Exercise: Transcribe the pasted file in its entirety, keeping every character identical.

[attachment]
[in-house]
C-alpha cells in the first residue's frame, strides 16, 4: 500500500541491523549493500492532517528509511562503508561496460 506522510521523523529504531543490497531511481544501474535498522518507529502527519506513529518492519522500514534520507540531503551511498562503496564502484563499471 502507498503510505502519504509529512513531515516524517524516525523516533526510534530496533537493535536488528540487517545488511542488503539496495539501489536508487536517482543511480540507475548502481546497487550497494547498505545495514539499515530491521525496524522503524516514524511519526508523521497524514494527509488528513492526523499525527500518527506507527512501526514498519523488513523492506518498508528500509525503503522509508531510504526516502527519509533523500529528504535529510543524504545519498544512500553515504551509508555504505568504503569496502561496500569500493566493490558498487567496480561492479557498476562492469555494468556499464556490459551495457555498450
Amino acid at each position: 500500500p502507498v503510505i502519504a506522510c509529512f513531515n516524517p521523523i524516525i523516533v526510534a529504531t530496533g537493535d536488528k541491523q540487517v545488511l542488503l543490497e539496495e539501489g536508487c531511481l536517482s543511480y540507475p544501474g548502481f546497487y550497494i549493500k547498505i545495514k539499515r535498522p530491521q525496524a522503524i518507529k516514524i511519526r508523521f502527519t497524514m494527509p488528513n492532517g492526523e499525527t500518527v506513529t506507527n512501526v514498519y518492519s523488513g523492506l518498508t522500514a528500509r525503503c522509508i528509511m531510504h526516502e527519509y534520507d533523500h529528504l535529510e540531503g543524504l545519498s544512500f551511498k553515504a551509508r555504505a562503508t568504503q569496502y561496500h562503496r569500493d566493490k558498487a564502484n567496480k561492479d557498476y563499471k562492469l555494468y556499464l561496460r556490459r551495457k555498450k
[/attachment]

[in-house]
C-alpha cells in the first residue's frame, strides 16, 4: 500500500541491523549493500492532517528509511562503508561496460 506522510521523523529504531543490497531511481544501474535498522518507529502527519506513529518492519522500514534520507540531503551511498562503496564502484563499471 502507498503510505502519504509529512513531515516524517524516525523516533526510534530496533537493535536488528540487517545488511542488503539496495539501489536508487536517482543511480540507475548502481546497487550497494547498505545495514539499515530491521525496524522503524516514524511519526508523521497524514494527509488528513492526523499525527500518527506507527512501526514498519523488513523492506518498508528500509525503503522509508531510504526516502527519509533523500529528504535529510543524504545519498544512500553515504551509508555504505568504503569496502561496500569500493566493490558498487567496480561492479557498476562492469555494468556499464556490459551495457555498450
Amino acid at each position: 500500500p502507498v503510505i502519504a506522510c509529512f513531515n516524517p521523523i524516525i523516533v526510534a529504531t530496533g537493535d536488528k541491523q540487517v545488511l542488503l543490497e539496495e539501489g536508487c531511481l536517482s543511480y540507475p544501474g548502481f546497487y550497494i549493500k547498505i545495514k539499515r535498522p530491521q525496524a522503524i518507529k516514524i511519526r508523521f502527519t497524514m494527509p488528513n492532517g492526523e499525527t500518527v506513529t506507527n512501526v514498519y518492519s523488513g523492506l518498508t522500514a528500509r525503503c522509508i528509511m531510504h526516502e527519509y534520507d533523500h529528504l535529510e540531503g543524504l545519498s544512500f551511498k553515504a551509508r555504505a562503508t568504503q569496502y561496500h562503496r569500493d566493490k558498487a564502484n567496480k561492479d557498476y563499471k562492469l555494468y556499464l561496460r556490459r551495457k555498450k